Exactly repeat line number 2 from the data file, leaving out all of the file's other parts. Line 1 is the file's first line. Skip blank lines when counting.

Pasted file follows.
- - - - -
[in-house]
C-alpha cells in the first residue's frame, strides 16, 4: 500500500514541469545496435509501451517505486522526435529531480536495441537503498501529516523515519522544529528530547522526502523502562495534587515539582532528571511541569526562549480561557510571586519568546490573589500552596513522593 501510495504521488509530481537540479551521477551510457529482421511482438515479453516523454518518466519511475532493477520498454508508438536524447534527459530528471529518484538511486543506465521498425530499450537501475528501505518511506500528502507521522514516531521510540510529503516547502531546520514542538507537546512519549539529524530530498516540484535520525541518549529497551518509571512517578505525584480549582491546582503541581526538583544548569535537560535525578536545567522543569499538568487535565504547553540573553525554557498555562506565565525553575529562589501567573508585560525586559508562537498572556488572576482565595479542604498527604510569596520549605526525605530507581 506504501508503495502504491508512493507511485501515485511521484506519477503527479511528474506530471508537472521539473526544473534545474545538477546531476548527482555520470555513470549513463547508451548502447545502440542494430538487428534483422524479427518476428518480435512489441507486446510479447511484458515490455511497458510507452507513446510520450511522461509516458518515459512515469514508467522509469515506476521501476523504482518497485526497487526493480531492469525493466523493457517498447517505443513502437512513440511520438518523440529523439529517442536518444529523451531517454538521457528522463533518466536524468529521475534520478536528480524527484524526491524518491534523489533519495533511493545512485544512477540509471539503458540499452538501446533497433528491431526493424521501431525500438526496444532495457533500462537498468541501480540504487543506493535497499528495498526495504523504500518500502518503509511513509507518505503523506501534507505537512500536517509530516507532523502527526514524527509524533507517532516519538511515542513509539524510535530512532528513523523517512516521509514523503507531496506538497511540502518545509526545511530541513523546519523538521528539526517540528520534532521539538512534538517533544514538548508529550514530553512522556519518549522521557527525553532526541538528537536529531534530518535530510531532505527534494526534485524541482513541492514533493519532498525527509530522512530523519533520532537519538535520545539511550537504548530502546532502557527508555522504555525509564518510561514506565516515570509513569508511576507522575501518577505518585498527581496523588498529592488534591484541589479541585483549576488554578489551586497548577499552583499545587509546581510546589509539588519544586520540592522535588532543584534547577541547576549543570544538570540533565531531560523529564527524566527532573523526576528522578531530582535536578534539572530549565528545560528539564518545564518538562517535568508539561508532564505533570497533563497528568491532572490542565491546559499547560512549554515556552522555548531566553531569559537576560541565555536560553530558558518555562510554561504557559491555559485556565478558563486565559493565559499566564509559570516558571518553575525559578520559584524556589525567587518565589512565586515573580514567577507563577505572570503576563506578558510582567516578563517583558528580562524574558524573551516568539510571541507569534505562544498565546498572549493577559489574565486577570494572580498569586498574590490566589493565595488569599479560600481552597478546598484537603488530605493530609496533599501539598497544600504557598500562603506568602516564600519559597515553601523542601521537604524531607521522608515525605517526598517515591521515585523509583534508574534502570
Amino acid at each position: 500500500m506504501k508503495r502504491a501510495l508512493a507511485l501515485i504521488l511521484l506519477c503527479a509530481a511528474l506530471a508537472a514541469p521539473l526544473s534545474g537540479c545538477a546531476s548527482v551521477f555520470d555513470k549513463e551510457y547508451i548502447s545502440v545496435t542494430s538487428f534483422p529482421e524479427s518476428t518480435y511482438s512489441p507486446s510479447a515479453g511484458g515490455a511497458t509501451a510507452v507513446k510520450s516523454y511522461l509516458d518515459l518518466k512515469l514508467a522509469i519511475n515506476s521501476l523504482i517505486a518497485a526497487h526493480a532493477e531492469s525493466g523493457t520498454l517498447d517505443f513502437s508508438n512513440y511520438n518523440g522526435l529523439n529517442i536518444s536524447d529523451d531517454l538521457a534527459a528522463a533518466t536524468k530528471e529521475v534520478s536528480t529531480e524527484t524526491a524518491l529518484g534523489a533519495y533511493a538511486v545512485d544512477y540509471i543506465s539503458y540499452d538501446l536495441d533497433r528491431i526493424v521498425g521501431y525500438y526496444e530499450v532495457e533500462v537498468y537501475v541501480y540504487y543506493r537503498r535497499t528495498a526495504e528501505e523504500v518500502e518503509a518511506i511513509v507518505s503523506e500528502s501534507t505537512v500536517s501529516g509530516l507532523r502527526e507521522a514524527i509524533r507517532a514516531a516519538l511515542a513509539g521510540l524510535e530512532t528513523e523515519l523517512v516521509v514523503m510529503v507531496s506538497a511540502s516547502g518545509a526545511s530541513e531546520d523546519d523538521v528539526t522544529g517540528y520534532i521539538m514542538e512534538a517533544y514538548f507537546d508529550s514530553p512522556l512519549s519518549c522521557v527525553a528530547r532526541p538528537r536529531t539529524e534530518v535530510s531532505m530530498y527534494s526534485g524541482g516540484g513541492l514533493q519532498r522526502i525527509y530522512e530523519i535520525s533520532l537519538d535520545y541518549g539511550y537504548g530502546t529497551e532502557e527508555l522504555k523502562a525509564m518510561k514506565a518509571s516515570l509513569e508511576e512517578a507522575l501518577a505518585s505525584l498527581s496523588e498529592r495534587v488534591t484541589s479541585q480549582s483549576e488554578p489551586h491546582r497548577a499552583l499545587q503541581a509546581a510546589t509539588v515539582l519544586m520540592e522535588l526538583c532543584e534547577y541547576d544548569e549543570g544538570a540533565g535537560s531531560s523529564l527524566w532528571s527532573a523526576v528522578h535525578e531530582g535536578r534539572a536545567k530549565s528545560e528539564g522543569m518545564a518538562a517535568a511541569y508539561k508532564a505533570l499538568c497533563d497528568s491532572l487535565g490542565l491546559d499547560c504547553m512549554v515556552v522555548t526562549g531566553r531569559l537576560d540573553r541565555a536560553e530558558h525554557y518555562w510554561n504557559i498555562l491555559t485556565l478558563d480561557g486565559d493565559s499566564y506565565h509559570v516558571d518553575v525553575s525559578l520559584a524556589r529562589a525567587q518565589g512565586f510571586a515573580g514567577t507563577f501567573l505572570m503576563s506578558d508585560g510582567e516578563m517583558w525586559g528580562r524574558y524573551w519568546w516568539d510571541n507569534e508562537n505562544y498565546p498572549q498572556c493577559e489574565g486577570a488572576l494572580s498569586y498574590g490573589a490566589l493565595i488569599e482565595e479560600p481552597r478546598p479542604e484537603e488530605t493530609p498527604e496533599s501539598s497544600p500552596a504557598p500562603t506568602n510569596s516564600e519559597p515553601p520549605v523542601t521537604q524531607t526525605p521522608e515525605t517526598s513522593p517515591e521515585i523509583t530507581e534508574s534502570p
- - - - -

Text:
C-alpha cells in the first residue's frame, strides 16, 4: 500500500514541469545496435509501451517505486522526435529531480536495441537503498501529516523515519522544529528530547522526502523502562495534587515539582532528571511541569526562549480561557510571586519568546490573589500552596513522593 501510495504521488509530481537540479551521477551510457529482421511482438515479453516523454518518466519511475532493477520498454508508438536524447534527459530528471529518484538511486543506465521498425530499450537501475528501505518511506500528502507521522514516531521510540510529503516547502531546520514542538507537546512519549539529524530530498516540484535520525541518549529497551518509571512517578505525584480549582491546582503541581526538583544548569535537560535525578536545567522543569499538568487535565504547553540573553525554557498555562506565565525553575529562589501567573508585560525586559508562537498572556488572576482565595479542604498527604510569596520549605526525605530507581 506504501508503495502504491508512493507511485501515485511521484506519477503527479511528474506530471508537472521539473526544473534545474545538477546531476548527482555520470555513470549513463547508451548502447545502440542494430538487428534483422524479427518476428518480435512489441507486446510479447511484458515490455511497458510507452507513446510520450511522461509516458518515459512515469514508467522509469515506476521501476523504482518497485526497487526493480531492469525493466523493457517498447517505443513502437512513440511520438518523440529523439529517442536518444529523451531517454538521457528522463533518466536524468529521475534520478536528480524527484524526491524518491534523489533519495533511493545512485544512477540509471539503458540499452538501446533497433528491431526493424521501431525500438526496444532495457533500462537498468541501480540504487543506493535497499528495498526495504523504500518500502518503509511513509507518505503523506501534507505537512500536517509530516507532523502527526514524527509524533507517532516519538511515542513509539524510535530512532528513523523517512516521509514523503507531496506538497511540502518545509526545511530541513523546519523538521528539526517540528520534532521539538512534538517533544514538548508529550514530553512522556519518549522521557527525553532526541538528537536529531534530518535530510531532505527534494526534485524541482513541492514533493519532498525527509530522512530523519533520532537519538535520545539511550537504548530502546532502557527508555522504555525509564518510561514506565516515570509513569508511576507522575501518577505518585498527581496523588498529592488534591484541589479541585483549576488554578489551586497548577499552583499545587509546581510546589509539588519544586520540592522535588532543584534547577541547576549543570544538570540533565531531560523529564527524566527532573523526576528522578531530582535536578534539572530549565528545560528539564518545564518538562517535568508539561508532564505533570497533563497528568491532572490542565491546559499547560512549554515556552522555548531566553531569559537576560541565555536560553530558558518555562510554561504557559491555559485556565478558563486565559493565559499566564509559570516558571518553575525559578520559584524556589525567587518565589512565586515573580514567577507563577505572570503576563506578558510582567516578563517583558528580562524574558524573551516568539510571541507569534505562544498565546498572549493577559489574565486577570494572580498569586498574590490566589493565595488569599479560600481552597478546598484537603488530605493530609496533599501539598497544600504557598500562603506568602516564600519559597515553601523542601521537604524531607521522608515525605517526598517515591521515585523509583534508574534502570